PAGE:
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August 31, 2017

The Church of Chalkoprateia in Constantinople Today (One Time Home of the Holy Girdle of the Virgin)

Remaining wall of the fifth century Church of Chalkoprateia

The Theotokos of Chalkoprateia was one of the most important churches of Constantinople dedicated to the Virgin Mary until the church at Blachernae took its place, though even after it was a close second. It was located to the north of the Patriarchate and at a small distance from Hagia Sophia. The mid-16th century traveler P. Gilles notes that Chalkoprateia was not far from the Milion. According to a written source the name derives from the installation in the area of Jewish craftsmen who manufactured and traded bronze objects, already by the time of Constantine the Great. The district was also known as the district of Chartoprateia (of the paper trade), because there were workshops of writing material. By the late sixth century there was a procession with the garments of the Theotokos every Friday in Constantinople between the churches of Chalkoprateia and Blachernae.

According to Maximus the Confessor (580-662) in his Life of the Virgin, the following brief description is given regarding the relationship between Chalkoprateia and the Holy Girdle:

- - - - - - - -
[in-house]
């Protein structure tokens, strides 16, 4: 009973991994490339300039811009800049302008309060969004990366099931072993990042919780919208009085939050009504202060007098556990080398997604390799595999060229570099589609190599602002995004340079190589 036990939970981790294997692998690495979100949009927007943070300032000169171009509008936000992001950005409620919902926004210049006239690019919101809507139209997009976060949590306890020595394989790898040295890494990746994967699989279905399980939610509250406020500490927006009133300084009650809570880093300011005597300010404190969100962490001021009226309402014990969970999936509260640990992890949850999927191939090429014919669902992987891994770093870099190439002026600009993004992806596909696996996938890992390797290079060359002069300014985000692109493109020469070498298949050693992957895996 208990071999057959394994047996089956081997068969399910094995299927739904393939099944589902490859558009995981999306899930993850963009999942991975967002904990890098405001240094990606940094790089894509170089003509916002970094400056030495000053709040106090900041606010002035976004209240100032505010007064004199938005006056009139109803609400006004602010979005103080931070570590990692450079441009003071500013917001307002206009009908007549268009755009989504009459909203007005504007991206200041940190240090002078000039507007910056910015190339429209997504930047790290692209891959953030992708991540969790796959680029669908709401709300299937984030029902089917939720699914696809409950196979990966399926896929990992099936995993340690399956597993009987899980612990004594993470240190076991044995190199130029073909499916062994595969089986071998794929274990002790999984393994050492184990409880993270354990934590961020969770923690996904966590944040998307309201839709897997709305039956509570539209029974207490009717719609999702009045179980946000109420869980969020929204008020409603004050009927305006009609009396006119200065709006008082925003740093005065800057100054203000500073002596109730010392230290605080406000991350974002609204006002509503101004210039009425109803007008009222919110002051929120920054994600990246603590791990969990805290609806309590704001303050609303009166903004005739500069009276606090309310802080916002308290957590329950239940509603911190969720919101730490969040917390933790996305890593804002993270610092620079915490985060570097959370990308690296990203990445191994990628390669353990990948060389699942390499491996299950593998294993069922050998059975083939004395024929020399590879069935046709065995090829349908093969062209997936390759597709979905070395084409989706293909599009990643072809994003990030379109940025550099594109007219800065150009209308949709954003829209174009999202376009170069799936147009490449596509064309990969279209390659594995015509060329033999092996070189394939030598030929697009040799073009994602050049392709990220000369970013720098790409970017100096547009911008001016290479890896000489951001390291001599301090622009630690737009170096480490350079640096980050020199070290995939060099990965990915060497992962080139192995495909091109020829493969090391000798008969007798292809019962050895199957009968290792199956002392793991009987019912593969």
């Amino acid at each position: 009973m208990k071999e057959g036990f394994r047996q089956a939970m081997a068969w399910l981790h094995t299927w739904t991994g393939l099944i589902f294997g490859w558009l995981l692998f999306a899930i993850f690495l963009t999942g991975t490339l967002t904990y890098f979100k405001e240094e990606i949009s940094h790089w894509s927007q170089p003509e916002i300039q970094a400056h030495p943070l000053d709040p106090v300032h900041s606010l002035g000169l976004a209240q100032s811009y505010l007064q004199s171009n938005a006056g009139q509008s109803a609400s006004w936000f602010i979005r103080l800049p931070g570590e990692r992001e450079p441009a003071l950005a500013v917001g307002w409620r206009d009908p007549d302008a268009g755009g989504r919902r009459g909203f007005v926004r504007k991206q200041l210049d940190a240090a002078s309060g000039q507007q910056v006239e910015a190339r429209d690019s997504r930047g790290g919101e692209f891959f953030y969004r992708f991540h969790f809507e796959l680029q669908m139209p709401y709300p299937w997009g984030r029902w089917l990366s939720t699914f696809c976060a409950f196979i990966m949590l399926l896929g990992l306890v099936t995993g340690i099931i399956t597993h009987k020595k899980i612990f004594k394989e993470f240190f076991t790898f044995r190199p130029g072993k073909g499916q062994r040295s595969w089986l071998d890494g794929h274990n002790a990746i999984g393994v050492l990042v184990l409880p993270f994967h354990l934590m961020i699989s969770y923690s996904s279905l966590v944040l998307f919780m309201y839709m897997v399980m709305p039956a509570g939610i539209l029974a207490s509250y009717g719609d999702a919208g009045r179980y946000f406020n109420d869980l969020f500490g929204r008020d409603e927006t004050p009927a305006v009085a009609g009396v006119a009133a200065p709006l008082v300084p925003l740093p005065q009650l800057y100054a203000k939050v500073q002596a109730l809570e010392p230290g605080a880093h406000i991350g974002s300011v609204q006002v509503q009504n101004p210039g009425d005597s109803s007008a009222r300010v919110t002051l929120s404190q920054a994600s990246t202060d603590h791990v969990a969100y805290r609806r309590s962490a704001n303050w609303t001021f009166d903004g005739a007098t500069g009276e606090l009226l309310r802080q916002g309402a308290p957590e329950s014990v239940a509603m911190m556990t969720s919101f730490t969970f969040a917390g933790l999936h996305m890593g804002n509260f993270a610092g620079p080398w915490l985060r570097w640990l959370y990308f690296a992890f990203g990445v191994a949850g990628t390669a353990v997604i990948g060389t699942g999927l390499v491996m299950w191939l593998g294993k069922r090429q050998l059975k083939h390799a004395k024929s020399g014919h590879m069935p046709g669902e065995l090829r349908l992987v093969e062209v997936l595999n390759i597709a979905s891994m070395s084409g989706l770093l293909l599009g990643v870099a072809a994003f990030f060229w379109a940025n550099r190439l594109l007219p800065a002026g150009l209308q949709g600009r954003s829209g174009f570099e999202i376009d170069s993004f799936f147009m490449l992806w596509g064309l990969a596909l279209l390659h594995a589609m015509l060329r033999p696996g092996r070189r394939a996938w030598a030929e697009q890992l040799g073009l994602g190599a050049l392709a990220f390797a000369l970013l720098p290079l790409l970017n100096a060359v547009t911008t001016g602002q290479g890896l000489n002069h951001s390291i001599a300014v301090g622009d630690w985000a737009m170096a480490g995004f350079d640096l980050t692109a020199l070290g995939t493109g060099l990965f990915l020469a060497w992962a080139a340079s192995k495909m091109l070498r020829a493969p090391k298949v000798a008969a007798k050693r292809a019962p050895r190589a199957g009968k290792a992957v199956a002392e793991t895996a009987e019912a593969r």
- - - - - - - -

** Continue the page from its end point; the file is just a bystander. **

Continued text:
In this way the immaculate mother of Christ also gave to the same city her holy girdle, which encircled the body that contained the uncontainable, the King of all things. And for this a beautiful church was also built by the faithful emperors to the glory of the holy Theotokos, which is called Chalkoprateia. And there her incorruptible girdle is kept, as the city's crown of grace and its wall of steadfast faith, and the source of victory for the God-serving emperors.

Patriarch Germanos I of Constantinople (715-730) delivered a homily at Chalkoprateia dedicated to the Holy Girdle, where he mentions the long established tradition of reverencing this holy relic at Chalkoprateia, and he describes it as "encircling and embracing its city, protecting it unassailably from barbarian attack." According to the Synaxarion of Constantinople, Chalkoprateia acquired the Girdle of the Theotokos during the reign of Justinian (527-565). In the Patria it says that Justin II (567-578) and his wife Sophia built the Holy Soros, which was a chapel to store the Holy Girdle in Chalkoprateia.

It is not known when the Chalkoprateia Church was destroyed. It existed during the Latin occupation of the 13th century, but the Russian pilgrims of the 14th and 15th centuries do not mention it. The Girdle seemed to have been transferred with the other garments of the Theotokos to Blachernae.

Today you can visit the existing portions of Chalkoprateia. Over the foundation of the church is the Acem Aga Mescidi Mosque (also known as Zeynep Sultan). However, if you go to the Zeynep Sultan Hotel, and ask the to see the room in the basement, they will happily lead you to stairs that lead down to the dark cellar where frescoes of Chalkoprateia still exist. There are also small remnants of the original building around the area, as well as the remaining wall fragment.

Location of the church not far from Hagia Sophia

Zeynep Sultan Hotel

Stairs leading down to cellar

Frescoes are not well preserved